Impact of immunity in autism spectrum disorders

Franco Pandolfi, S. Tetè, G. Varvara, G. Murmura, A. Saggini, M. Rosati, E. Cianchetti, D. Tripodi, E. Toniato, M. Fulcheri, A. Caraffa, P. Antinolfi, G. Potalivo, P. Conti, T. C. Theoharides

Research output: Contribution to journalArticle


Autism spectrum disorders (ASDs) are childhood psychopathologies characterized by having difficulties in social interaction, verbal and non-verbal communication as well as sensor motor movements. Evidence suggests that in ASDs environmental toxicant exposure, genetic and mitochondrial dysfunction are involved associated with abnormal immune response with allergic problems and elevated serum IgE. ASDs present the major cytokine and chemokine dysfunction in CNS and is mediated by an increase of pro-inflammatory cytokine levels in the brain, such as TNF, IL-I, IFN-gamma, IL-6, IL-8 and others. Mast cells, which are also implicated in ASDs, are worsened by stress and produce proinflammatory cytokines and can be stimulated by neurotensin in the brain and gut, contributing also to the inflammatory response. However, the exact etiology of ASDs remains largely unknown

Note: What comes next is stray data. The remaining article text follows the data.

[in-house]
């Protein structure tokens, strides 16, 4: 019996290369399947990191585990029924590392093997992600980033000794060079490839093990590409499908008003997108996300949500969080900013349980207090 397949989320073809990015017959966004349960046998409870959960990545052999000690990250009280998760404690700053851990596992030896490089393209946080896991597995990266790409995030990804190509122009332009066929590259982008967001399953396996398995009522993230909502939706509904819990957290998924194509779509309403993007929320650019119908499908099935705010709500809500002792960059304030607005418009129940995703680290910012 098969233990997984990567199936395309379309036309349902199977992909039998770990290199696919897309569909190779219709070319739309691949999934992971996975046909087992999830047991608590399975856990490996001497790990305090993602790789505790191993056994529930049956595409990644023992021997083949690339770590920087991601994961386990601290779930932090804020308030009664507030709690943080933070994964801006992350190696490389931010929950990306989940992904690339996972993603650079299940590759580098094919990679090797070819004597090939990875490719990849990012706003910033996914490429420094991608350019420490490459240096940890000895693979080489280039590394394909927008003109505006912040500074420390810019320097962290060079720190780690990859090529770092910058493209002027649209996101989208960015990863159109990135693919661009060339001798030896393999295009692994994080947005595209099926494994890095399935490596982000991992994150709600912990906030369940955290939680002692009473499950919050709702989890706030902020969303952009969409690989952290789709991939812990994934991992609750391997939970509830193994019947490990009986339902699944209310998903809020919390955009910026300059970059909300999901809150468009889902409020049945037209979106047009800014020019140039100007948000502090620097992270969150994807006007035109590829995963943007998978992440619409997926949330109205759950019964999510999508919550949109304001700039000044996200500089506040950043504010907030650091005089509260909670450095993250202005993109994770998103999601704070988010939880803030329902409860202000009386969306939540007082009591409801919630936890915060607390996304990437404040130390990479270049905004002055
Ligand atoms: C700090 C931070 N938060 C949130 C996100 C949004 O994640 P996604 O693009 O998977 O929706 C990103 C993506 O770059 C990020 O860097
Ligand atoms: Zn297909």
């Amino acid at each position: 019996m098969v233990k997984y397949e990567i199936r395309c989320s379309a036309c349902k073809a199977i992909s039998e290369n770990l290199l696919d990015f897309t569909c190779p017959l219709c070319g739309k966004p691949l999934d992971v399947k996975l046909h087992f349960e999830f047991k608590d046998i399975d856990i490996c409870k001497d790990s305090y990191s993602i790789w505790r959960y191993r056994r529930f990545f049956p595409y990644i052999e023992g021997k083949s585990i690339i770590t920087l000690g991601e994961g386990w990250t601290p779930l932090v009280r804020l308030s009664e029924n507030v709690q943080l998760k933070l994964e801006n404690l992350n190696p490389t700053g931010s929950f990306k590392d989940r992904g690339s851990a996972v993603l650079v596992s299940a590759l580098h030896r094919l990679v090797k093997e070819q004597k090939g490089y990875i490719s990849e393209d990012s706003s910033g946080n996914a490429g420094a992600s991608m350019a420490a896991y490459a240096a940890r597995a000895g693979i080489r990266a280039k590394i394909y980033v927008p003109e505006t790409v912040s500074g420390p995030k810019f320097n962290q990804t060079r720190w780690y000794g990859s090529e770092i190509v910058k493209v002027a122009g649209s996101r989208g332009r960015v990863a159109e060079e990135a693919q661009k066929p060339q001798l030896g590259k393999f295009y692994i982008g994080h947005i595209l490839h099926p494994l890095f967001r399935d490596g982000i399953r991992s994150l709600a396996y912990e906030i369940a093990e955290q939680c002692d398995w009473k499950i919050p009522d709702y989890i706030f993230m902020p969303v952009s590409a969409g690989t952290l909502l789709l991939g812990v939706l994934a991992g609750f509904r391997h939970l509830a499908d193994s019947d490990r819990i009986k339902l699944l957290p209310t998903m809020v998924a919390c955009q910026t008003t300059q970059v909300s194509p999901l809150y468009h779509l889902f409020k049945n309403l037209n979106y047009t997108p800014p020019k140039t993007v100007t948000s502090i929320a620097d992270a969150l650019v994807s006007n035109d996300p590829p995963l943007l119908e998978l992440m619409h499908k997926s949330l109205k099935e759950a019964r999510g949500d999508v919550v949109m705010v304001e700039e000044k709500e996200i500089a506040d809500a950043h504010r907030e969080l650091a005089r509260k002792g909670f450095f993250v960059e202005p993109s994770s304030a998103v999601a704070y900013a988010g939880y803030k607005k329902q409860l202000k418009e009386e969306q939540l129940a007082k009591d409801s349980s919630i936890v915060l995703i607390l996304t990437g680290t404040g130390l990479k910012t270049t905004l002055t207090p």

Original languageEnglish
Pages (from-to)23-31
Number of pages9
JournalEuropean Journal of Inflammation
Publication statusPublished - 2013


  • Autism


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